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Long-Term Results of Total Hip Replacement in Patients with Legg-Calvé-Perthes Disease

Traina, Francesco, MD1; De Fine, Marcello, MD1; Sudanese, Alessandra, MD1; Calderoni, Pierina Paola, MD1; Tassinari, Enrico, MD1; Toni, Aldo, MD1

doi: 10.2106/JBJS.J.00648
Scientific Articles
Supplementary Content

Background: Total hip replacement in patients with Legg-Calvé-Perthes disease can be difficult because of the multiplanar deformities of the proximal part of the femur and previous surgery during childhood. The aim of the present study was to assess the long-term outcomes of total hip replacement in patients who had Legg-Calvé-Perthes disease during childhood.

Methods: A retrospective study was carried out to assess the results of thirty-two total hip replacements that had been performed for twenty-seven patients from January 1989 to November 2004. The average age at the time of surgery was 37.8 years. The average duration of follow-up was 124 months (range, fifty-eight to 248 months). All but one of the implants were cementless.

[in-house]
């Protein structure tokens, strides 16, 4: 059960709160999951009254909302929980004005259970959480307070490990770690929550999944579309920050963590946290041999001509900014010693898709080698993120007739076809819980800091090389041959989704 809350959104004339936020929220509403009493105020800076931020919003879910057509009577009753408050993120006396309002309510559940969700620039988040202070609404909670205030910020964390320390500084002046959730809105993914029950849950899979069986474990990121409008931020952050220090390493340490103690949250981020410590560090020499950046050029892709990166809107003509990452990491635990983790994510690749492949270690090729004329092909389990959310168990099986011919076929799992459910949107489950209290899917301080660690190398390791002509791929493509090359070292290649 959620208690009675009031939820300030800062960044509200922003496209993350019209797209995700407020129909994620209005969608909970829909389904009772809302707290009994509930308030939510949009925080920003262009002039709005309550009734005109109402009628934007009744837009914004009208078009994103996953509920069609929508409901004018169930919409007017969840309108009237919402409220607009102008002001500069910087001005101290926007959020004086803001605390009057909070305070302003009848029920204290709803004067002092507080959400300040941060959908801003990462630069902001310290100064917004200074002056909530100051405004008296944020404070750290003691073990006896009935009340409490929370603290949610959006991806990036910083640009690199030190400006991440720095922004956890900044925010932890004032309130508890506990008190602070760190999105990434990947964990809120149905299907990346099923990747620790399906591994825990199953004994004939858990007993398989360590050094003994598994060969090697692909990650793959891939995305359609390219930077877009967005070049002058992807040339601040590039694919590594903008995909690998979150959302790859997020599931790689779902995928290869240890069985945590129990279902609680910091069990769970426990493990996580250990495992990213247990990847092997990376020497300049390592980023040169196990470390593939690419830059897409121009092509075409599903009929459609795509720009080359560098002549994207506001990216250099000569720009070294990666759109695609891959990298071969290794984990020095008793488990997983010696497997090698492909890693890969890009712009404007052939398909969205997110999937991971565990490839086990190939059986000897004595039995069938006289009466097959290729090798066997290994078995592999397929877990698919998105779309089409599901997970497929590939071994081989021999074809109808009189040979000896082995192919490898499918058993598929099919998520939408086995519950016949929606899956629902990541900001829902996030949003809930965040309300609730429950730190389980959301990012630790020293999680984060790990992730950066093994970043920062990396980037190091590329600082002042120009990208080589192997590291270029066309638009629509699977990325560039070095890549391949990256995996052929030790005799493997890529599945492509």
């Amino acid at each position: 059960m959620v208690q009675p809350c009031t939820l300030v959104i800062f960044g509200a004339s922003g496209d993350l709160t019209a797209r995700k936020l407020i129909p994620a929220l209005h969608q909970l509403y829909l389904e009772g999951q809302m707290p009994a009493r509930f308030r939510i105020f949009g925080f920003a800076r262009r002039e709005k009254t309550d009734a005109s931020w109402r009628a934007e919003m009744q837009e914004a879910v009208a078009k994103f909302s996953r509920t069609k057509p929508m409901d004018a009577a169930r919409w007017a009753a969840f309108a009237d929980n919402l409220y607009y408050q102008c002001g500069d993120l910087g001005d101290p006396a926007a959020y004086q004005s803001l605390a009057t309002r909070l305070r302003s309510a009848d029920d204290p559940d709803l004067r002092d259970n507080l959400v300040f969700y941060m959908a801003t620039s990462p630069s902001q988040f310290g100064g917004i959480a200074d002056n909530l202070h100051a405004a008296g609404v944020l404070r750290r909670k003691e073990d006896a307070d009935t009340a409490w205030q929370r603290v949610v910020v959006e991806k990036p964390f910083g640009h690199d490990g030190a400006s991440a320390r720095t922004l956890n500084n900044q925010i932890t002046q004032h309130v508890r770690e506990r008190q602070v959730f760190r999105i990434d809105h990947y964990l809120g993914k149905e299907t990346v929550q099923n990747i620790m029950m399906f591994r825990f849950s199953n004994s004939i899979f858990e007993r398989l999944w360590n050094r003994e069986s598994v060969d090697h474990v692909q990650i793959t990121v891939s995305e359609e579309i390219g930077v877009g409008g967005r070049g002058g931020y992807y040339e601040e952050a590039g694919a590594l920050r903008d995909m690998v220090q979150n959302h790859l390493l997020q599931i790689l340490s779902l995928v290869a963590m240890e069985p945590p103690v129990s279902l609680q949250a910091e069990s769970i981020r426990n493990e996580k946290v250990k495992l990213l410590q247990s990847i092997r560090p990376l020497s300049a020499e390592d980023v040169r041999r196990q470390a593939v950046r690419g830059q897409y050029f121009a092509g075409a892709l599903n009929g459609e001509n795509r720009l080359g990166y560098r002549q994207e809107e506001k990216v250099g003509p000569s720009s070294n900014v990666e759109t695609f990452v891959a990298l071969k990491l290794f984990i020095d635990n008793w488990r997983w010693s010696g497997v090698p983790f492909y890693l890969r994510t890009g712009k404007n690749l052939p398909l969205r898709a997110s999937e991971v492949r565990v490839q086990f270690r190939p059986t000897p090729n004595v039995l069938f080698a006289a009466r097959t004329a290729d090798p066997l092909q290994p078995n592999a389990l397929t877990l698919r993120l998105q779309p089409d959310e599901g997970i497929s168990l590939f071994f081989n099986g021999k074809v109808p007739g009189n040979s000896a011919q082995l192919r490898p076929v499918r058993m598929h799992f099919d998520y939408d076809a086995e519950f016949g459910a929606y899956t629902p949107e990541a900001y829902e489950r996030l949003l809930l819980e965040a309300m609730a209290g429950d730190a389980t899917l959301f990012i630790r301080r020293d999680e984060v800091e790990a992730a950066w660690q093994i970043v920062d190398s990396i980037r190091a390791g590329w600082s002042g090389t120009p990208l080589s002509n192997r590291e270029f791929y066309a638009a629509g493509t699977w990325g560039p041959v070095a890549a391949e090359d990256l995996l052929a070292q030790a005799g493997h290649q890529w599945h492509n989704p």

Results: There was only one failure in the present study; specifically, the one cemented stem in the study failed two years after surgery. The cumulative survival rate at fifteen years was 96.9% (95% confidence interval, 90.8% to 100.0%). The overall rate of complications was 12.5%, with two permanent sciatic nerve palsies. At the time of the latest follow-up, the average Harris hip score was 87.5 (range, 73 to 96), which was a marked improvement in comparison with the preoperative score (average, 50.1; range, 25 to 75).

Conclusions: Despite the high rate of neurological complications, possibly related to excessive limb lengthening or inadequate soft-tissue release, total hip replacement can be considered a feasible option for patients with Legg-Calvé-Perthes disease. Careful preoperative planning is advisable in order to overcome the technical pitfalls related to the abnormal proximal femoral and acetabular anatomy of these patients.

Level of Evidence: Therapeutic Level IV. See Instructions to Authors for a complete description of levels of evidence.

11st Department of Orthopaedic Surgery, Istituti Ortopedici Rizzoli, Via Pupilli 1, Bologna 40136, Italy. E-mail address for F. Traina:

Copyright © 2011 by The Journal of Bone and Joint Surgery, Incorporated
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